While a 30° bend in the electrode array structure is perhaps the largest practical angle which will allow ease of fabrication by standard techniques and high resolution, for forming dense arrays up to about 400 electrodes per inch, it is beleived that an angle as great a 45° may be used. In FIGS. 7, 8 and 9 the modulation electrode array structure 84 takes its simplest form. The electrodes 86 are fabricated on the flat surface of the PC board 88 along with the interconnect traces 90, and require no bending at all. Of course, this construction allows for the simplest and most straightforward processing. It has the further advantages that standard PC board substrates may be used and that substrates having copper layer precoated thereon may be purchased and used. The remaining processing steps necessary for forming the electrode array and the interconnect traces would be the same as that set forth above.
When using the planar modulation electrode structure 84 it will be observed that the bent channel 92 in housing 94 (FIG. 7) and channel 96 in housing 98 (FIG. 8) will be exceedingly abrupt. Nevertheless, as long as laminar flow of the transport fluid is maintained, there will be very little loss of ion output current.
Generally, air flow through a simple narrow slit, or channel, will undergo a transition from laminar flow to turbulent flow at a Reynolds Number of about 2300. The graph of FIG. 10 shows curves for channels of different width plotted against Reynolds Number and air velocity (cm/sec). Given that the air velocity of interest is in the vicinity of 1×104 cm/sec (about one-third the speed of sound), it can be seen that the largest possible channel width, at that velocity in the laminar flow region, would be about 11 or 12 mils. Wider channels, operated at that air speed, would result in turbulent flow therethrough, resulting in substantial output current loss as ions repeatedly contact the channel walls and become neutralized. It should be apparent that another drawback of large channel widths is that more power is required in order to pump air therethrough at the same velocity as through the narrower channels. Optimally, channels of about 3 to 5 mils wide are desirable from the standpoint of resolution and power consumption requirements. At the air velocity of interest, laminar flow conditions will prevail for channel widths of that magnitude.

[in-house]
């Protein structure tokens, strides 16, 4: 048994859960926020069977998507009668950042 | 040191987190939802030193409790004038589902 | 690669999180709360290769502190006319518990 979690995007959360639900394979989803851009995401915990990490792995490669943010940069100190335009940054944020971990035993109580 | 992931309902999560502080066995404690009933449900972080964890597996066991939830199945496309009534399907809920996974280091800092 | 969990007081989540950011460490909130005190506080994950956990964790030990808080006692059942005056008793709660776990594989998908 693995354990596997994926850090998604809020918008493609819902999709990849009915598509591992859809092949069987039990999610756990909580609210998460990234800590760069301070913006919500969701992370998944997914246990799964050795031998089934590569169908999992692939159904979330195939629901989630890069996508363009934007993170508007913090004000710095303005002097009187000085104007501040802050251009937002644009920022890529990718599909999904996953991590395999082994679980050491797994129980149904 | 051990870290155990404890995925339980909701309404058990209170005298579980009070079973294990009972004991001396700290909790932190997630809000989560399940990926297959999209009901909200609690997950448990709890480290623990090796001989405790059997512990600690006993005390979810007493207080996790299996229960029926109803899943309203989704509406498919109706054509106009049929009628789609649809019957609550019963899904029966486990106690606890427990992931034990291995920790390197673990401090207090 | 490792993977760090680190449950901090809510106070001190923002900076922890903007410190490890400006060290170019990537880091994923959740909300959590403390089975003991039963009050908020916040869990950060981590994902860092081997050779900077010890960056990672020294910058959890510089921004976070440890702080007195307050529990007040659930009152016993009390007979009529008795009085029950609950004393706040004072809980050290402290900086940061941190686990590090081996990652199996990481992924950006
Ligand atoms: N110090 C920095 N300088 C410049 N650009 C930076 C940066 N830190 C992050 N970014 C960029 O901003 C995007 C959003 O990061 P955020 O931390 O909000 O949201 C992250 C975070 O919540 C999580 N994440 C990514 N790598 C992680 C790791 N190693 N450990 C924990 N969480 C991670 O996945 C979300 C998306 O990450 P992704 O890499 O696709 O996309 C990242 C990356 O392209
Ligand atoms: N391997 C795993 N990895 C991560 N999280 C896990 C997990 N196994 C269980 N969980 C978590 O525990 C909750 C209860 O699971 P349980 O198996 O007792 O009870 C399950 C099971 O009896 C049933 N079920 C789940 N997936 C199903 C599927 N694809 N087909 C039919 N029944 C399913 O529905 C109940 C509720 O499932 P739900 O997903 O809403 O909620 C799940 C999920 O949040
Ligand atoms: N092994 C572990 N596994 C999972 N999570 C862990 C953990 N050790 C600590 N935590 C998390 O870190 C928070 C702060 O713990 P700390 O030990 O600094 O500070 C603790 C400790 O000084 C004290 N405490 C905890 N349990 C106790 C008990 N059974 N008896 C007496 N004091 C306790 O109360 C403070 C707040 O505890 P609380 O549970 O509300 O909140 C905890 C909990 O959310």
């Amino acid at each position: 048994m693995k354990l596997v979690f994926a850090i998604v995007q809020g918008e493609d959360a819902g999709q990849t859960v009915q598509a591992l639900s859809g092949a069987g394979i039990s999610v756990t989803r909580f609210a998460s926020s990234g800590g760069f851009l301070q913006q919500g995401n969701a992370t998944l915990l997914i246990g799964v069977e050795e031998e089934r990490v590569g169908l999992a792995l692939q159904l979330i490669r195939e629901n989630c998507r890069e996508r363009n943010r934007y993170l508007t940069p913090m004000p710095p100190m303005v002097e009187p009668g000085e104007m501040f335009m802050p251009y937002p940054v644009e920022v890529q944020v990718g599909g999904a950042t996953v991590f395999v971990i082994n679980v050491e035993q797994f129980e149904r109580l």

Comparing the current output obtainable from the bent channel embodiments with that obtainable from the straight channel embodiments it is found that very little penalty is paid for achieving an overwhelming fabrication simplicity. An electrometer, comprising a conductive plate placed a distance of about 1/16 inch from the channel exit of the device being tested, was used to measure the total ion output current. The plate was maintained at a negative potenital of 600 volts DC and the collected current output was measured on a Keithly Model #480 Picoammeter. The head design with the air channel bent about 80° (FIG. 7) measured about 10% less output current than the straight through air path of FIG. 1, while the output current loss of the design with the air channel bent about 60°(FIG. 4) was somewhat less than 10%
Air flow assisted ion projection, carried out in accordance with the present invention, is capable of achieving acceptable performance while rendering fabrication substantially simpler and less expensive. It should be understood that the present disclosure has been made only by way of example and that numerous changes in details of construction and the combination and arrangement of parts may be resorted to without departing from the true spirit and the scope of the invention as herein after claimed.
|Cited Patent||Filing date||Publication date||Applicant||Title|
|US3715762 *||Sep 4, 1970||Feb 6, 1973||Ibm||Method and apparatus for generating electrostatic images using ionized fluid stream|
|US3725951 *||Jun 16, 1971||Apr 3, 1973||Ibm||Electro-ionic printing|
|US3742516 *||Mar 16, 1972||Jun 26, 1973||Ibm||Electro-ionic printing apparatus|
|US3978492 *||Feb 13, 1975||Aug 31, 1976||Agfa-Gevaert, A.G.||Process for the electrographic recording of charge images in a low electron affinity case|
|US4353970 *||Nov 8, 1979||Oct 12, 1982||Hoechst Aktiengesellschaft||Method and apparatus for electrostatically charging a dielectric layer|
|US4463363 *||Jul 6, 1982||Jul 31, 1984||Xerox Corporation||Fluid assisted ion projection printing|
|EP0099243A1 *||Jul 6, 1983||Jan 25, 1984||Xerox Corporation||Fluid jet assisted electrographic marking apparatus|
|GB1156055A *||Title not available|
|1||*||Patent Abstracts of Japan, vol. 4, No. 160, Nov. 8, 1980, p. 53P35, JP A 55 106473, (Translation).|
|2||Patent Abstracts of Japan, vol. 4, No. 160, Nov. 8, 1980, p. 53P35, JP-A-55-106473, (Translation).|
|Citing Patent||Filing date||Publication date||Applicant||Title|
|US4644373 *||Dec 9, 1985||Feb 17, 1987||Xerox Corporation||Fluid assisted ion projection printing head|
|US4646163 *||Oct 7, 1985||Feb 24, 1987||Xerox Corporation||Ion projection copier|